The Case of DPP v Leonard [2001[ NSWSC

A man from Dubbo NSW, Mr. Leonard was charged with supplying prohibited drug charges and 3 further charges of drug possession offences. The drug supply charges were on the basis that it was over the ‘traffickable’ quantity of cannabis.

The matter proceeded to the Local Court for a defended hearing on a plea of not guilty to all charges.

The basis of pleading not guilty was a legal argument that the drugs found were found as a result of the police officer acting unlawfully because the search was illegal.

Under the law, if the search is found to be illegal, then any evidence obtained as a result such as drugs or admissions can be ‘kicked out of court’ and un-usable by the police to prove the charges. If this happens, then the charges will be dismissed with a finding of not guilty by the Court.

The Facts

At approximately 12:30am on 28 April 2000 police officer Constable Barnes was performing duties of conducting random breath tests (RBT) upon motorists travelling on Sturt Highway.

At around this time Troy Claude Leonard was driving his vehicle with a female passenger seated in the front passenger seat on the Sturt highway.

Constable Barnes signalled to Mr. Leonard’s vehicle to stop for an RBT.

Mr. Leonard stopped his car next to Constable Barnes when the following conversation took place between Constable Barnes and Mr. Leonard:


Constable Barnes: “good evening sir, you have been stopped for a random breath test. Have you consumed any alcohol this evening?”

Mr. Leonard: “No, not at all.”

Constable Barnes: “Sit, om accordance with the Provisions of the Road Transport (Safety and Traffic Management) Act of 1999, I require you to undergo a breath test for the purpose of indicating the concentration of alcohol present in you (sic) blood and I direct you to exhale deeply in one single breath, air from your lungs directly into this approved device until I tell you to stop.”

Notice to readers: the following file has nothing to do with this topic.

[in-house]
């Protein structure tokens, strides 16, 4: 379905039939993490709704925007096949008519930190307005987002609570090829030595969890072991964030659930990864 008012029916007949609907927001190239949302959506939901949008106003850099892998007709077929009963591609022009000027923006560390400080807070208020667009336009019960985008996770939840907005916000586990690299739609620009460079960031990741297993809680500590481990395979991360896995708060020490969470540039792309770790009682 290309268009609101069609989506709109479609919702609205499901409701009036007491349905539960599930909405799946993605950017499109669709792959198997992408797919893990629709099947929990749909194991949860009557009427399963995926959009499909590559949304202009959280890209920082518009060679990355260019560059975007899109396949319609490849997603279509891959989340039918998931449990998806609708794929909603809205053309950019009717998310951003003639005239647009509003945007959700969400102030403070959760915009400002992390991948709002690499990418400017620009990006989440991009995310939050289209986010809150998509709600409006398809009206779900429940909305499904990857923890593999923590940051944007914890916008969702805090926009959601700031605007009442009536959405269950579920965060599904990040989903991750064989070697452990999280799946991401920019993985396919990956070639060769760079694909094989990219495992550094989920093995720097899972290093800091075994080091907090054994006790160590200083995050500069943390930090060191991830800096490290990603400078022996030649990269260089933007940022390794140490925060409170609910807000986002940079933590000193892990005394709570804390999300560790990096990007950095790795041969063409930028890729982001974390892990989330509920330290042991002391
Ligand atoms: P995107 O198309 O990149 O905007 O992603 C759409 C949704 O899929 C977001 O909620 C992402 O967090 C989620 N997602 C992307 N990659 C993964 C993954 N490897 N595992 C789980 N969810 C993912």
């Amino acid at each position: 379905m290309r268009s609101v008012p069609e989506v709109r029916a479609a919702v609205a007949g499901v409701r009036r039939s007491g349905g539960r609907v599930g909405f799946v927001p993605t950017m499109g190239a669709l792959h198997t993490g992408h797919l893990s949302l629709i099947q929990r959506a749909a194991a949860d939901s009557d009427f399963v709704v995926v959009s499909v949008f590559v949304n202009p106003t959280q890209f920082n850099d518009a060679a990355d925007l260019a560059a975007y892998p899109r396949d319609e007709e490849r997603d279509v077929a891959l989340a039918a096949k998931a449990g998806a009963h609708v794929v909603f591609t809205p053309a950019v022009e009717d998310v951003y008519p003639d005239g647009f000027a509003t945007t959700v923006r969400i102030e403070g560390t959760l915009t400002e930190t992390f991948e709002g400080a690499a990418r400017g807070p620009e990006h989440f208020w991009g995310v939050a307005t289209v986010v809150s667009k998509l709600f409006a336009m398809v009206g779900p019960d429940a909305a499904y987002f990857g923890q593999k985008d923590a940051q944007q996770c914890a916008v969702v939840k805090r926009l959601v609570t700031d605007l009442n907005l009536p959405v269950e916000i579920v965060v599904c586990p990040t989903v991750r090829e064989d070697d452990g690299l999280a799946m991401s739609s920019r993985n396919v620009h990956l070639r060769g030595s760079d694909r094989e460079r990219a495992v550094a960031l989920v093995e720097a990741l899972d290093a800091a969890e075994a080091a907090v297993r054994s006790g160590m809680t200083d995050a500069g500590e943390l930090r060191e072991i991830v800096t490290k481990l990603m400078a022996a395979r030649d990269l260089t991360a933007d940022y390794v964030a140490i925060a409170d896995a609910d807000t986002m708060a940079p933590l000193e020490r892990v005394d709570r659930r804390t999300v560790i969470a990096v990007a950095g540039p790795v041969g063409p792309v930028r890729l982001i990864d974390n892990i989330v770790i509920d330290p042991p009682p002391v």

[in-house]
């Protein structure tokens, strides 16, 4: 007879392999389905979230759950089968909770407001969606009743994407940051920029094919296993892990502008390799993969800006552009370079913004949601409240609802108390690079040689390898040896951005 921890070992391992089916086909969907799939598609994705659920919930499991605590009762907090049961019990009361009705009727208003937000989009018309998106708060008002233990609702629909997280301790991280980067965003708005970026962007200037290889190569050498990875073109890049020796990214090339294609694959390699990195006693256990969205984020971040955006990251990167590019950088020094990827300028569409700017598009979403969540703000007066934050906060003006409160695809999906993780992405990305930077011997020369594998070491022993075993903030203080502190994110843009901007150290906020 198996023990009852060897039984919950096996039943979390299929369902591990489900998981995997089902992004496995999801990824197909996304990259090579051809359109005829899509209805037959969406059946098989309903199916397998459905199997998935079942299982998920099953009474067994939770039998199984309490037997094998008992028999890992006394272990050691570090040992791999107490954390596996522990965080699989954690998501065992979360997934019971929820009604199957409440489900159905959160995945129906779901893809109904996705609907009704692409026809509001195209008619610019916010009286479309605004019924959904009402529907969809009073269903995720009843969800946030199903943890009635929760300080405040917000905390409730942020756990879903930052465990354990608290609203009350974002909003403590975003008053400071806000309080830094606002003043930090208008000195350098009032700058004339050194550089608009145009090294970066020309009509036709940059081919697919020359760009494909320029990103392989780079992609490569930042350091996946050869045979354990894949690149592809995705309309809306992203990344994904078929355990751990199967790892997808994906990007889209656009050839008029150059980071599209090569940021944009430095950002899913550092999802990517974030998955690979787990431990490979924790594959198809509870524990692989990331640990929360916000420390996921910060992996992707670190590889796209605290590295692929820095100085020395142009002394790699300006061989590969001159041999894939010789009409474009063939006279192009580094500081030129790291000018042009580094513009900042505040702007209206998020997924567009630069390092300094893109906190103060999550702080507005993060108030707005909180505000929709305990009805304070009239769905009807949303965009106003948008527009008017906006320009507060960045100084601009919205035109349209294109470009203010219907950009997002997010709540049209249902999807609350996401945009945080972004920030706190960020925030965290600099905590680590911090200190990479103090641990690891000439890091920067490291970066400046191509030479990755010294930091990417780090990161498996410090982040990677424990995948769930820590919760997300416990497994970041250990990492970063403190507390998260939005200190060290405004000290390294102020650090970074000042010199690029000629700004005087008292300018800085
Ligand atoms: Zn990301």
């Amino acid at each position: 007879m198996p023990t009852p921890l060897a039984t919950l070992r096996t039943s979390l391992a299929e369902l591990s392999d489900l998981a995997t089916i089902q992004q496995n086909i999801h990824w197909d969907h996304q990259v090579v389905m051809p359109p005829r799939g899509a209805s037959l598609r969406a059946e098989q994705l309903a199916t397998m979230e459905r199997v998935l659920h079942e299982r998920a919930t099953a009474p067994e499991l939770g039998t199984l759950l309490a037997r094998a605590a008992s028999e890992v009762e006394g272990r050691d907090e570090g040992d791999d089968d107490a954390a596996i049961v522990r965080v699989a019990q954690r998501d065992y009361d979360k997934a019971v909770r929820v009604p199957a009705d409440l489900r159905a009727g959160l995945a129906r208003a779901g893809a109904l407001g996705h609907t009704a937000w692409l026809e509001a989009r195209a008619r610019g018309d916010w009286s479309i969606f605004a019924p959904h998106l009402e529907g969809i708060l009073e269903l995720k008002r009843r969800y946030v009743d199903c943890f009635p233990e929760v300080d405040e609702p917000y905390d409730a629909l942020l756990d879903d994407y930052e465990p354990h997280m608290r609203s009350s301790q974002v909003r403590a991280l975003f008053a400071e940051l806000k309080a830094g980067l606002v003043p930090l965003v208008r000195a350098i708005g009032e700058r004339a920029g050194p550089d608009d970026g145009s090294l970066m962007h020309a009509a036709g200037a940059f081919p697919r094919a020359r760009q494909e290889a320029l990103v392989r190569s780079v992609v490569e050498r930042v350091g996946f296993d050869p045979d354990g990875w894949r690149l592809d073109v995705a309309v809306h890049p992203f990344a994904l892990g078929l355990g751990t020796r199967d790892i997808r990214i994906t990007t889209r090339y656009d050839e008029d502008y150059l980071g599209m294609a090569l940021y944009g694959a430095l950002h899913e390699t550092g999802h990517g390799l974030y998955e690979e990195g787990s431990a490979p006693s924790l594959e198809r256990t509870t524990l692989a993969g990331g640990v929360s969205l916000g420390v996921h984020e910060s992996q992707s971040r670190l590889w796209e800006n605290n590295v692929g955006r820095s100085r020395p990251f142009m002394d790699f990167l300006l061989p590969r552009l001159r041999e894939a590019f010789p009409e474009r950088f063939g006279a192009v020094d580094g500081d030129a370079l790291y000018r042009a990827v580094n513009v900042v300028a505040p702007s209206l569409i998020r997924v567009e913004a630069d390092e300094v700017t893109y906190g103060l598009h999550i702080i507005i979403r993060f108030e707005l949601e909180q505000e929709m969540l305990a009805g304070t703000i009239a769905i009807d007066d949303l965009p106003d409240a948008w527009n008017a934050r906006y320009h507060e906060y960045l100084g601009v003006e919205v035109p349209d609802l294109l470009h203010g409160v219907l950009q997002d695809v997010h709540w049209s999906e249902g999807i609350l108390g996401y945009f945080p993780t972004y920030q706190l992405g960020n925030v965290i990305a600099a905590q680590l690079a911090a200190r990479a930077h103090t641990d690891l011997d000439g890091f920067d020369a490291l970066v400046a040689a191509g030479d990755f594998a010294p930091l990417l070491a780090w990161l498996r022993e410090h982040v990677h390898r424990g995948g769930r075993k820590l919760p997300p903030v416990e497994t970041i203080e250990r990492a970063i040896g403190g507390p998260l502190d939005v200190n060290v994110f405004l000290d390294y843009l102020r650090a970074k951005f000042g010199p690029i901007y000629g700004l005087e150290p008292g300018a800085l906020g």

Mr. Leonard supplied a sufficient sample of air into the device.

Constable Barnes: “Sir, the test has proved negative, may I see your licence please?”

Mr. Leonard: “Sure, no worries.”

Mr. Leonard showed the officer his NSW driver licence.

Constable Barnes: “Sir can I ask the purpose of your journey this morning?”

Mr. Leonard: “We have come from Adelaide and we’re going home to Dubbo.”

Constable Barnes: “Are you on holidays or something?”

Mr. Leonard: “No, not really.”

Constable Barnes: “is this your vehicle?”

Mr. Leonard: “No, it’s a hire vehicle.”

Constable Barnes: “Sir, would you consent to a search of your vehicle?”

Mr. Leonard: “Why?”

Constable Barnes: “Sir, we have a lot of illegal substances that are being transported along the Sturt Highway, particularly in hire vehicles such as these. What I would like to do is conduct a search of the vehicle in your presence to check for any such substances or illegal drugs.”

Mr. Leonard: “Go for it, there is nothing in here mate.”

Constable Barnes: “We will start in the rear of the vehicle in the boot.”

Mr. Leonard: “Fine.”


Police then found bags of cannabis which was concealed within a luggage located inside the boot of the vehicle that Mr. Leonard was driving. The luggage was identified by Mr. Leonard as belonging to him.

Mr. Leonard was immediately arrested and taken to the Hay police station where police found further bags of cannabis in the luggage.

While at the police station Mr. Leonard agreed to earlier consenting to the search of his vehicle by police while stopped at the Sturt Highway. This was reflected in writing in a notebook which Mr. Leonard read and signed.

However, when asked whether he wished to participate in a recorded interview, Mr. Leonard declined.

When Can Police Search Your Car Without a Warrant?

A police officer is allowed to search your motor vehicle if:

  1. There is a search warrant. A search warrant takes time to obtain and is not always practical; or;
  2. With consent of the person accused; or
  3. If there is no search warrant, the vehicle can only be searched if the police officer has ‘reasonable grounds’ for suspecting any one of the following:
    • The vehicle has prohibited drugs or someone in the vehicle has prohibited drugs;
    • The vehicle or person in it has something stolen or unlawfully obtained;
    • The vehicle is being used in connection with an offence;